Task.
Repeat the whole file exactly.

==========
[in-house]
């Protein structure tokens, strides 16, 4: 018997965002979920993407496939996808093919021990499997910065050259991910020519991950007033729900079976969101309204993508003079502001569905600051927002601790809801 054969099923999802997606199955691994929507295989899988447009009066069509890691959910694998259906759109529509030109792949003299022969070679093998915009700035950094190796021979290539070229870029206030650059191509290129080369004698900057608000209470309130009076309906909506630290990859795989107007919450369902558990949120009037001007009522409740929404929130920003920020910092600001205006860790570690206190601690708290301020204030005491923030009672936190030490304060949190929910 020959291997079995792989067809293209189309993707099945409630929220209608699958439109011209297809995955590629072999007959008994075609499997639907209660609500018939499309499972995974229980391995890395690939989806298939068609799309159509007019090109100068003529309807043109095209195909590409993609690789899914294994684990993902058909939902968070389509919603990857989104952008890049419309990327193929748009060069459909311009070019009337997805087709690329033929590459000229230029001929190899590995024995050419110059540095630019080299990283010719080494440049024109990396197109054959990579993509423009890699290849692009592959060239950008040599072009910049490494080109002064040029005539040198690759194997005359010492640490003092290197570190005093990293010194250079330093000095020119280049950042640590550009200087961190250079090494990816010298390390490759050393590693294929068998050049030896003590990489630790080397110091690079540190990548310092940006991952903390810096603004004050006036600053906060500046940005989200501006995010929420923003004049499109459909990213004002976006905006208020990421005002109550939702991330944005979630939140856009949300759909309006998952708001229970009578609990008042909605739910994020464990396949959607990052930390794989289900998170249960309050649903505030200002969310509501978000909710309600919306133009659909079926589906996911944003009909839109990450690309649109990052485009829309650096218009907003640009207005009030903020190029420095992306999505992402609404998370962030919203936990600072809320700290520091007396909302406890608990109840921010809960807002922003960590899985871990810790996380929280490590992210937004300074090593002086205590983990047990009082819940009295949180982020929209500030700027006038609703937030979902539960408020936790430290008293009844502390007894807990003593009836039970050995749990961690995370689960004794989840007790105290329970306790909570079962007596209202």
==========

[in-house]
């Protein structure tokens, strides 16, 4: 018997965002979920993407496939996808093919021990499997910065050259991910020519991950007033729900079976969101309204993508003079502001569905600051927002601790809801 054969099923999802997606199955691994929507295989899988447009009066069509890691959910694998259906759109529509030109792949003299022969070679093998915009700035950094190796021979290539070229870029206030650059191509290129080369004698900057608000209470309130009076309906909506630290990859795989107007919450369902558990949120009037001007009522409740929404929130920003920020910092600001205006860790570690206190601690708290301020204030005491923030009672936190030490304060949190929910 020959291997079995792989067809293209189309993707099945409630929220209608699958439109011209297809995955590629072999007959008994075609499997639907209660609500018939499309499972995974229980391995890395690939989806298939068609799309159509007019090109100068003529309807043109095209195909590409993609690789899914294994684990993902058909939902968070389509919603990857989104952008890049419309990327193929748009060069459909311009070019009337997805087709690329033929590459000229230029001929190899590995024995050419110059540095630019080299990283010719080494440049024109990396197109054959990579993509423009890699290849692009592959060239950008040599072009910049490494080109002064040029005539040198690759194997005359010492640490003092290197570190005093990293010194250079330093000095020119280049950042640590550009200087961190250079090494990816010298390390490759050393590693294929068998050049030896003590990489630790080397110091690079540190990548310092940006991952903390810096603004004050006036600053906060500046940005989200501006995010929420923003004049499109459909990213004002976006905006208020990421005002109550939702991330944005979630939140856009949300759909309006998952708001229970009578609990008042909605739910994020464990396949959607990052930390794989289900998170249960309050649903505030200002969310509501978000909710309600919306133009659909079926589906996911944003009909839109990450690309649109990052485009829309650096218009907003640009207005009030903020190029420095992306999505992402609404998370962030919203936990600072809320700290520091007396909302406890608990109840921010809960807002922003960590899985871990810790996380929280490590992210937004300074090593002086205590983990047990009082819940009295949180982020929209500030700027006038609703937030979902539960408020936790430290008293009844502390007894807990003593009836039970050995749990961690995370689960004794989840007790105290329970306790909570079962007596209202």